Plans to reform the system for paying lawyers doing legal aid work, published today by Lord Carter of Coles, have been given a qualified welcome by barristers' leaders.
In his second and final report on legal aid procurement, Lord Carter recommends that the 25% real terms cut in junior barristers pay for 1-10 day cases over the last 10 years be reversed.
But the adjustment will not take place until next April, and Stephen Hockman QC, Chairman of the Bar Council, said the delay was ?regrettable?.
Stephen Hockman QC said:
?There is much to welcome in Lord Carter?s proposals but the delay in reversing the decade of cuts in junior barristers' pay is unjustified.
'These proposals prolong yet further the unfairness of barristers working at inappropriate rates, and we have argued strenuously (and will continue to argue) that the date should remain as the last quarter 2006 as trailed in Lord Carter's first report.'
Recommendations of particular importance to the Bar include the following:
- The effects of inflation on the graduated fee scheme will be almost exactly restored through an aggregate increase in the graduate fee schemes of 16%
- There has been redistribution of funds from long cases to the 1-10 day cases, a key goal of the Bar Council
- Cash cuts to the old scheme made on 5th July 2005 have been reversed, through the creation of an entirely new graduated fee scheme
- A revised graduated fee scheme will pay more per case, as a variety of 'bolt-on' payments are now included in the basic fee: however, bolt-ons will still be paid as ?case uplifts? for a variety of circumstances
- Payments will be made to the advocate nominated at the start of the case, who will be responsible for splitting the fee among all those involved, in line with a new Bar Council protocol determining how this should be done
- Solicitors and barristers will have to bid to get on a panel approved to do the highest cost cases (VHCCs)
- A Review Panel will monitor the overall scheme to tackle any problems that emerge
- Across the board bidding for work will not be introduced until after the expected restructuring of solicitors undertaking legal aid is completed, and after 2009, if at all
- There will be no material changes to the rate or to the way barristers are paid for civil legal aid or under the Barristers? Family Graduated Fees Scheme
Geoffrey Vos QC, Vice Chairman, and Head of the Bar Council's Carter Response Team, added:
?Our original proposals to Lord Carter argued for a higher increase in fees, and for bolt-on payments to be made in addition to the case fee in all instances where extra hearings are attended or extra work is done.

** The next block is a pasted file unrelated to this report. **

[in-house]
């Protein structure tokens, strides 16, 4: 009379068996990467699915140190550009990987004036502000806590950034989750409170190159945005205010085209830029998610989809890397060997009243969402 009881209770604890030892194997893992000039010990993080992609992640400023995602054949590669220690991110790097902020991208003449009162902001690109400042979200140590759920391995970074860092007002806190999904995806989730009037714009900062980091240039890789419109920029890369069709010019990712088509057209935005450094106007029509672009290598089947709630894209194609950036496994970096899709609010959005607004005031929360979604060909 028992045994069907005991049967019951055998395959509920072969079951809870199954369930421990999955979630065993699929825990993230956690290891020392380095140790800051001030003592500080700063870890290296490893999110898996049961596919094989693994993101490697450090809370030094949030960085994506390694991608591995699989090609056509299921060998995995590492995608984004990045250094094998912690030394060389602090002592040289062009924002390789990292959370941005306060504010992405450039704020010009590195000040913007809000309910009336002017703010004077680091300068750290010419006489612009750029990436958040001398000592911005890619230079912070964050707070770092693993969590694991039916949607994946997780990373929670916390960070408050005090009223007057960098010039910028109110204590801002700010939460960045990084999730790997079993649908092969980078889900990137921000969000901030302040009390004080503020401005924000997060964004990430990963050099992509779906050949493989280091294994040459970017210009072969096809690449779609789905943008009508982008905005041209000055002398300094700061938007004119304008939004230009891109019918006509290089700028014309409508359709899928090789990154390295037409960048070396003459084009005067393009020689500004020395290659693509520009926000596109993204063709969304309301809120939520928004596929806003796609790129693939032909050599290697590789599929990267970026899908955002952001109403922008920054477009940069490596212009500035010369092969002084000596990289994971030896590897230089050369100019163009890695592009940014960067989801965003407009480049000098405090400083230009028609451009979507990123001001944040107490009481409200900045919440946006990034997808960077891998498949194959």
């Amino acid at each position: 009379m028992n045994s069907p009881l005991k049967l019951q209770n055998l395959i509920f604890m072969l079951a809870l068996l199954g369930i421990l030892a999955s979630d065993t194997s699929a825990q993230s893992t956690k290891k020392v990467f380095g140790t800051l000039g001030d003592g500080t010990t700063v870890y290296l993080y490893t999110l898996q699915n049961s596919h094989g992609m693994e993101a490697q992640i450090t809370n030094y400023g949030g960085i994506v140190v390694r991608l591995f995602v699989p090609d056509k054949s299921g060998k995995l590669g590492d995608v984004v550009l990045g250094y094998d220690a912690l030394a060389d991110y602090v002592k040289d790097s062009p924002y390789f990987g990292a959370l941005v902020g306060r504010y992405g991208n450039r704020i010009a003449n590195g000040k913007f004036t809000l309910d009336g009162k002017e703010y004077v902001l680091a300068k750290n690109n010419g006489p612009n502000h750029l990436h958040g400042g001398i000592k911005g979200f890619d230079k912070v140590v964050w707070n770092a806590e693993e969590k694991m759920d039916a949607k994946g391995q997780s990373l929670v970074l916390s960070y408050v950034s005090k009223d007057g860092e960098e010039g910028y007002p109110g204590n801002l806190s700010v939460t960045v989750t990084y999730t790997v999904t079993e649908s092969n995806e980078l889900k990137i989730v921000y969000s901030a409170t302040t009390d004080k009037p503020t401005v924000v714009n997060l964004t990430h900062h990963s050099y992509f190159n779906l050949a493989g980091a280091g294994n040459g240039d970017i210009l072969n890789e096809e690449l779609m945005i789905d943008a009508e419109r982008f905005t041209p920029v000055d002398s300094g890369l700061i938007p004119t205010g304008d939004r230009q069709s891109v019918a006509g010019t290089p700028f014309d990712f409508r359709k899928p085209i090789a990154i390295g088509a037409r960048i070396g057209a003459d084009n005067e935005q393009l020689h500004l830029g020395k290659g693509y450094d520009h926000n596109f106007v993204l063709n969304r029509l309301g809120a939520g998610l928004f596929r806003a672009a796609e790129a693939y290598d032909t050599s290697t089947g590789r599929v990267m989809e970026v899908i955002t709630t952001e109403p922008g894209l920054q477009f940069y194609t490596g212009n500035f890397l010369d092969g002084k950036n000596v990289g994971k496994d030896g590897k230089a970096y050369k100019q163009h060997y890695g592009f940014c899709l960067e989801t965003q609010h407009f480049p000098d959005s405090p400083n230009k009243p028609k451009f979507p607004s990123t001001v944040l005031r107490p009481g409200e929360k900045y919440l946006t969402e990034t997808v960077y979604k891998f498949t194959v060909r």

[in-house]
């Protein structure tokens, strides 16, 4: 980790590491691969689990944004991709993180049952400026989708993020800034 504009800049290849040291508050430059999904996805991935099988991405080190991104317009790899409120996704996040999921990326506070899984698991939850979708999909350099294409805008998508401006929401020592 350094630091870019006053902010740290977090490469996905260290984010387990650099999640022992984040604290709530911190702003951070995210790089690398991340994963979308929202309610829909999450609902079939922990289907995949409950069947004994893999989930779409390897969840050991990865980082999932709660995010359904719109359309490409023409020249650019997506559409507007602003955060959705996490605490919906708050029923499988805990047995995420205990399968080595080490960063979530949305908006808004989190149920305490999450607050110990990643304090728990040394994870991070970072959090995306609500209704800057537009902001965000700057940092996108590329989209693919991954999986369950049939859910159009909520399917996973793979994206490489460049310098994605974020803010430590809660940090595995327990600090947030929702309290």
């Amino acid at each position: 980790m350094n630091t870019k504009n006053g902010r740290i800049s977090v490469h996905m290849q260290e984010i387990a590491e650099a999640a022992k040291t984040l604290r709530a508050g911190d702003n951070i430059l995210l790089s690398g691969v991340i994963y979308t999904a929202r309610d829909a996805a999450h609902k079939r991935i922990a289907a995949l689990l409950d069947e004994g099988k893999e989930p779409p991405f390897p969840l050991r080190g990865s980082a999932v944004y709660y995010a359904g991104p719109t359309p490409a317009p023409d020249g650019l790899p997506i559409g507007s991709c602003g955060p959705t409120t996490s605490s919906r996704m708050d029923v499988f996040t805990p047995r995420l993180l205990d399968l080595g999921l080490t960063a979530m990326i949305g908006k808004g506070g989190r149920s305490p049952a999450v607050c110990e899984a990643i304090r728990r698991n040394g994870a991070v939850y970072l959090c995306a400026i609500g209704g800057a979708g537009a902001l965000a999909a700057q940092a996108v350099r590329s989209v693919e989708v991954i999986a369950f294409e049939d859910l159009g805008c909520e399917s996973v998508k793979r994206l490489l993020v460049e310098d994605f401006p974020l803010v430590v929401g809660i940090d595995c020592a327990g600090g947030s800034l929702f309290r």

?However, we put forward those figures before we knew of the very tight overall cap on legal funding imposed by Government. Within these confines I believe that Carter?s figures deserve serious consideration by the profession.
?We will be watching the implementation of the scheme with a very close eye.'
He went on:
'The Report also contains a great deal of material on diversity. Lord Carter does not accept that a move towards larger firms bidding for police station, Magistrates? Courts and Crown Court work will disadvantage Black, Minority and Ethnic (BME) firms, barristers and their clients.
?We have not yet had an opportunity to consider this aspect in detail, but we will conduct an urgent assessment alongside the Bar?s diversity groups.'
Department for Constitutional Affairs ministers are expected to publish consultation papers in respect of Lord Carter?s recommendations in August 2006 and are expected to allow a 3-month period for consultation.
At the end of that period, we hope that Lord Carter will publish a memorandum report confirming his recommendations.
Nicholas Hilliard, Chairman of the Criminal Bar Association, said:
?We have all worked hard to end the raw deal which hard-working barristers get on legal aid pay.
?During the consultation period, individual barristers must decide whether the proposals are acceptable or not. The Bar?s leaders will be listening very carefully to their views.?
Young Barristers? Committee Chairman Tom Little said:
?Young barristers have been the hardest hit by the decade-long erosion in their pay. The long overdue increases for young barristers whom I represent are to be welcomed. At present they are only, of course, proposals. The Government must implement these proposals, and no less, as soon as possible.
?Poor pay for the junior Bar drives away able practitioners and puts a spanner in the efforts to create a representative legal profession and judiciary".